A 3D R-Type style game:

image

 

 

An Angry Birds Style game:

image

 

 

A 2D Side Scroller:

image

 

 

A Puzzle Game:

image

 

 

An RSS Reader:

image

 

 

And many more.  Seriously Sony, bang up job on the samples!  This is where you will spend a lot of your time, reading through the source examples, which I need to warn are often documented in Japanese, as are some of the tooltips.

 

 

The SDK

 

So that’s the tools and demos included, what about the actual code libraries themselves?  Well, PlayStation Suite SDK is based on Mono, so you get most of the libraries you would expect from it, which means most of the .NET runtime which is pretty comprehensive.

 

Additionally, as I mentioned earlier, they provided full sample projects, including a 2D Game Engine and a physics implementation.  On top, here is the class hierarchy of the current SDK:

 

 

 

ClassListPS

 

Over all, I am extremely impressed with what is included.  I wish Visual Studio support was ready, but PlayStation Studio (MonoDevelop) is pretty impressive if a bit sloppy at times.  You basically have everything you need to get started, it’s just a matter of finding it.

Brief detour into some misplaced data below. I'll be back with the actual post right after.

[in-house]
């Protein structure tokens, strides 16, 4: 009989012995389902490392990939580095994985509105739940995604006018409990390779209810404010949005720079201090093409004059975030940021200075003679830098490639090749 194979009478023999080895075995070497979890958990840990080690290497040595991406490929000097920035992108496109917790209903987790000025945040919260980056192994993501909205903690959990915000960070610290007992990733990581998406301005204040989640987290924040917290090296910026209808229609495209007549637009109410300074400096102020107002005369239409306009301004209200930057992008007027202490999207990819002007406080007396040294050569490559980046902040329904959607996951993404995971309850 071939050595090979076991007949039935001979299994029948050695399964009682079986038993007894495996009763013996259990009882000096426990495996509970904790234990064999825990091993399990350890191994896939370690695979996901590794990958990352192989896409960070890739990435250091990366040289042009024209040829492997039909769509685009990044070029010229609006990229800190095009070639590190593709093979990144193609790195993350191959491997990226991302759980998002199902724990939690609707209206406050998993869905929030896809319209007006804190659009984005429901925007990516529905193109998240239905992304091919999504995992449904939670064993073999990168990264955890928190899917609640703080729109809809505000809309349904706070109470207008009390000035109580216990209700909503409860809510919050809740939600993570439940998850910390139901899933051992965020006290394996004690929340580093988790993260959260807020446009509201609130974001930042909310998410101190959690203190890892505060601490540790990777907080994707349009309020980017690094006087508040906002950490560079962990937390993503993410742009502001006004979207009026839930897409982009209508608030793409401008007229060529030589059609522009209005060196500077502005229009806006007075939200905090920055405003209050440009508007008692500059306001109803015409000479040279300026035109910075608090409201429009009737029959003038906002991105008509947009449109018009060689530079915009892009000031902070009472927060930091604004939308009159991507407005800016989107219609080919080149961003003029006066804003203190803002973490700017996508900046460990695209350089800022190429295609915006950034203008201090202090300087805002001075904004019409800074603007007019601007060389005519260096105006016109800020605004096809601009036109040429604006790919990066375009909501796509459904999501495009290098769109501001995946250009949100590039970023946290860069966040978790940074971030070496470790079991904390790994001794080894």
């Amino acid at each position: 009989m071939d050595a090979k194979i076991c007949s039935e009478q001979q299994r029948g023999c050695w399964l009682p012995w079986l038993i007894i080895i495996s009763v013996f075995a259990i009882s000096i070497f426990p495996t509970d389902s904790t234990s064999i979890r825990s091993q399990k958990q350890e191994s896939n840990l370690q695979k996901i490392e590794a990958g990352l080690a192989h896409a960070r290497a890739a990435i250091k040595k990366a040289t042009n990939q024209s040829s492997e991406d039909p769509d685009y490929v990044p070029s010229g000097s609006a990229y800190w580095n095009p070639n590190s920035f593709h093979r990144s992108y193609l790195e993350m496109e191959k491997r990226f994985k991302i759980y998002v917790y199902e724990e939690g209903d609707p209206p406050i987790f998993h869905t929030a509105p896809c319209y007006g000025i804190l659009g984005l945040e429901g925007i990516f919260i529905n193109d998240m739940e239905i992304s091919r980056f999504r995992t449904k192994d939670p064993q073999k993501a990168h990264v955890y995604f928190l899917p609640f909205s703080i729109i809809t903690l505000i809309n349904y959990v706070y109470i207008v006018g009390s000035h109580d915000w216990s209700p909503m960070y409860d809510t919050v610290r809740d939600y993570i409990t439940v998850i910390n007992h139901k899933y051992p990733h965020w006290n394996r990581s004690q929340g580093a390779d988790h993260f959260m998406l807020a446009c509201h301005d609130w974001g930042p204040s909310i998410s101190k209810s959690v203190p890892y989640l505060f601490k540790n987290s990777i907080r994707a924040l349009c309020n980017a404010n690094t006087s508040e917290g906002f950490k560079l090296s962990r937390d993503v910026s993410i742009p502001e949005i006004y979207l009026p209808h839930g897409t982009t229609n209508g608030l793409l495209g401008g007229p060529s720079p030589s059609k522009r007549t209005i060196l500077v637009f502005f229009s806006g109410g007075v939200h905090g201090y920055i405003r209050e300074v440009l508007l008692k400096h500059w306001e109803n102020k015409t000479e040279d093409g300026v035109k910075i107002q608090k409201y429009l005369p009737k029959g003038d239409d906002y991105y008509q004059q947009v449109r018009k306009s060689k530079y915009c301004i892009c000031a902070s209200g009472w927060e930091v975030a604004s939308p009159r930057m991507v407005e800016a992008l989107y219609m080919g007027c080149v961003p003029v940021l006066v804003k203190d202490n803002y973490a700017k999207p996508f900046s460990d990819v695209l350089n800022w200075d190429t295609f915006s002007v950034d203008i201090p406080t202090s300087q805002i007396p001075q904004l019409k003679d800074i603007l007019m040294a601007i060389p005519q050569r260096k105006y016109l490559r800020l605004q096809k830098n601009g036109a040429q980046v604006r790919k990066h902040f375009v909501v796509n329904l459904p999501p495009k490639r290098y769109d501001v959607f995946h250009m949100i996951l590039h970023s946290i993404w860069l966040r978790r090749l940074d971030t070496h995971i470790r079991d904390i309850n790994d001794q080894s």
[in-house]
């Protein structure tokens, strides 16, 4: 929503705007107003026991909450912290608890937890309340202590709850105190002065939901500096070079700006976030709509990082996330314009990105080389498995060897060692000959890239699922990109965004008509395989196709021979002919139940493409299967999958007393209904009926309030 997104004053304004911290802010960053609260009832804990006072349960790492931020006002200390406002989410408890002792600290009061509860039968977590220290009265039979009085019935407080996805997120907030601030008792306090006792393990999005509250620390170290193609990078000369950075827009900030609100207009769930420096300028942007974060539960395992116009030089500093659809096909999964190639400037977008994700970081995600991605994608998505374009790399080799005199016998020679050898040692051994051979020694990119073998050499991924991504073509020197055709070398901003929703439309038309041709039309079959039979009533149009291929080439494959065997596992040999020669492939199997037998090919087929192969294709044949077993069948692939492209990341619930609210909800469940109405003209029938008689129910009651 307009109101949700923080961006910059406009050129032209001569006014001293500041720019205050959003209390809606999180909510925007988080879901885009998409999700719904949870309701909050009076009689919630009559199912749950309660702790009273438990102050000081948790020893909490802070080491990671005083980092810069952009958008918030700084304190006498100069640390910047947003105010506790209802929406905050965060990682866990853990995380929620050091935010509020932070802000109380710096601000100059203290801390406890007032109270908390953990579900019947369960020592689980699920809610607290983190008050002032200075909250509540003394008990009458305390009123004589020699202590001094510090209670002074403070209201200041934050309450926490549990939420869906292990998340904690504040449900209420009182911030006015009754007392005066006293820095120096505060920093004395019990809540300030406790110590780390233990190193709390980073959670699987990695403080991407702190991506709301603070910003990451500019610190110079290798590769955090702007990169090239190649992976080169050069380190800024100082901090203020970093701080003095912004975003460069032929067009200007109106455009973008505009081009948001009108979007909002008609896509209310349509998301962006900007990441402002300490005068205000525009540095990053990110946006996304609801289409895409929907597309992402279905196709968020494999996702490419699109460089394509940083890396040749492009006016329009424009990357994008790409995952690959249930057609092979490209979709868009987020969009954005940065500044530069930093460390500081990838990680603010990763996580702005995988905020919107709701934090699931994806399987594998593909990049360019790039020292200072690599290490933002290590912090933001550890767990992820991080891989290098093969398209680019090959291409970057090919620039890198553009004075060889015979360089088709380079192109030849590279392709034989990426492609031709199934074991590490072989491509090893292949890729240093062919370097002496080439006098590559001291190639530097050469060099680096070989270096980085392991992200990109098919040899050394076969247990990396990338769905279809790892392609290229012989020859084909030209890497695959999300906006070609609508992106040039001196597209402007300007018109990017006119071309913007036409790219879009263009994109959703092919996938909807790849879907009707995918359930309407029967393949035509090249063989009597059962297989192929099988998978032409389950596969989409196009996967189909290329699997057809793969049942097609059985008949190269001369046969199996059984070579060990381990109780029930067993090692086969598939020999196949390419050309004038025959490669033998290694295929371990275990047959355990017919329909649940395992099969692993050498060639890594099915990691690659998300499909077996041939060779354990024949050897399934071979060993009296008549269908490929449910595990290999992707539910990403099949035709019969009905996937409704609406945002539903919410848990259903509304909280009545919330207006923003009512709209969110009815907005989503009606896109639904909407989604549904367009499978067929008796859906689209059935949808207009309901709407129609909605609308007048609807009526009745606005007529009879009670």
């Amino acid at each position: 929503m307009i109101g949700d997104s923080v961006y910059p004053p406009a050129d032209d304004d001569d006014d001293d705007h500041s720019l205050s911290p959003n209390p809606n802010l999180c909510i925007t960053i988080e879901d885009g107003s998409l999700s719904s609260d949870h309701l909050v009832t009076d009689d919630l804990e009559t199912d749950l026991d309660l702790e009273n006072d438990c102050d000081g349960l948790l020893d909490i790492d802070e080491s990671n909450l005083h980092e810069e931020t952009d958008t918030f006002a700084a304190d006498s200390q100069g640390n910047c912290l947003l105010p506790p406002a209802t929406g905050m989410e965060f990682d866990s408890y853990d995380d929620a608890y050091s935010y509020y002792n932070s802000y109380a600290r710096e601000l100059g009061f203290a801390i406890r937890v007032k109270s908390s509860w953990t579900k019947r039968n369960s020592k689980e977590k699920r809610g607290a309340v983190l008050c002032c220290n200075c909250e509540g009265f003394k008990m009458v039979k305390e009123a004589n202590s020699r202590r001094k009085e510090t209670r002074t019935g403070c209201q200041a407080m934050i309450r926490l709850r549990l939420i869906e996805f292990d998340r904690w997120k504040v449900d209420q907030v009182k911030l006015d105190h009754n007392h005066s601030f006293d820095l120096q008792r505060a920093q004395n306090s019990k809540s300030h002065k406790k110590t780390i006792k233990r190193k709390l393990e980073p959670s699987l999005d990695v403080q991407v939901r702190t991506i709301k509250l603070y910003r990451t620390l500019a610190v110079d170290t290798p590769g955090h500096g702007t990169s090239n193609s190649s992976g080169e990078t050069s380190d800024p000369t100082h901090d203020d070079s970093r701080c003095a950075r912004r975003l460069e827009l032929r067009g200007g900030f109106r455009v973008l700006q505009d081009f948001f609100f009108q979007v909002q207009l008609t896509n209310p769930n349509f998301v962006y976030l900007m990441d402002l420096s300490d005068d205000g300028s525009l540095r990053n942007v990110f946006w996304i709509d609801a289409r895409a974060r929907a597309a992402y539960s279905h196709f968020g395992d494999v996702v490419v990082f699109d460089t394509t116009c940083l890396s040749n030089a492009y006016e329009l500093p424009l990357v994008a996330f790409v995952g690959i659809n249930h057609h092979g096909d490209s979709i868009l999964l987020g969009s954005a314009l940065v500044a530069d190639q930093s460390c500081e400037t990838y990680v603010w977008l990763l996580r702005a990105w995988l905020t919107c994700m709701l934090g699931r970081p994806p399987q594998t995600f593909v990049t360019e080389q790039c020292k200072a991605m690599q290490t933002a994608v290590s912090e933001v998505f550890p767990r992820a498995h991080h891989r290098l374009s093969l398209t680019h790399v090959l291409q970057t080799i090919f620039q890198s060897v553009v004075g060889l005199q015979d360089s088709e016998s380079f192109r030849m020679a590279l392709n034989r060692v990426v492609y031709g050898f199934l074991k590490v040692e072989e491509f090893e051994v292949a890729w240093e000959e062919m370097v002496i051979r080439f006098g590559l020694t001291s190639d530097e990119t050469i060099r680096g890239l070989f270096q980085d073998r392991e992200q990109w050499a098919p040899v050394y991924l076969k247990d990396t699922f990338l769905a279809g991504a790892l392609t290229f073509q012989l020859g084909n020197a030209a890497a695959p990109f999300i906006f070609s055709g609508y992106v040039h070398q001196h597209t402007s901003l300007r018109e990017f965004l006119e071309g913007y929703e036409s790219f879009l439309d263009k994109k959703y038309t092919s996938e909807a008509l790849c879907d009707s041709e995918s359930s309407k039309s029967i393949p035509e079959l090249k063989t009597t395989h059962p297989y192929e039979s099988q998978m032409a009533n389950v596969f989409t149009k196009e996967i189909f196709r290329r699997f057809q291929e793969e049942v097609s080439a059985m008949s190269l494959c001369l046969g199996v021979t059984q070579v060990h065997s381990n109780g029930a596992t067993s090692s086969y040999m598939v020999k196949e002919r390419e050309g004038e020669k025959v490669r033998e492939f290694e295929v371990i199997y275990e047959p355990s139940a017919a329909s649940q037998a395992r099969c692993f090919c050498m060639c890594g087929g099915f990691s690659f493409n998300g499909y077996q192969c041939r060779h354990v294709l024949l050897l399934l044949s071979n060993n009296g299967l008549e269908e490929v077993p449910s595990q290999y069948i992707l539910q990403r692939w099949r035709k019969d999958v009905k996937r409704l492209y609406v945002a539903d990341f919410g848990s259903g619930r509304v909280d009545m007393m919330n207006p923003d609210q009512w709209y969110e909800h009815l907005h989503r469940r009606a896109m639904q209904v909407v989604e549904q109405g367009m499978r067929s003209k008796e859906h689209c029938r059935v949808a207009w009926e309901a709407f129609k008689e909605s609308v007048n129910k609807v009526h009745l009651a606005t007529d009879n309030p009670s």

In a nutshell, that’s what you get when you install PlayStation Suite SDK. If you are just starting out, I highly recommend you jump into the CHM help file, or more importantly, start running through the samples.  There is a ton of great content in there and they have been my main source of information so far, as the documentation can be a bit… lacking at times.

General


20. November 2011

 

 

Handling game time is problem that almost all games have to deal with.  A very good question recently came up in my C++ game from scratch tutorial about why I didn’t normalize the players movements which reminded me of a post on the subject.

 

 

Years ago Shawn Hargreaves of XNA ( and Allegro ) fame blogged about how XNA handles the Update and Render loops.  I simply post it here again because it is one of the most succinct posts I have encountered on the subject.  So, if you are looking into creating a game and need to figure out how to implement the game loop, I recommend you give it a read.

 

By default XNA runs in fixed timestep mode, with a TargetElapsedTime of 60 frames per second. This provides a simple guarantee:

  • We will call your Update method exactly 60 times per second
  • We will call your Draw method whenever we feel like it

 

Digging into exactly what that means, you will realize there are several possible scenarios depending on how long your Update and Draw methods take to execute.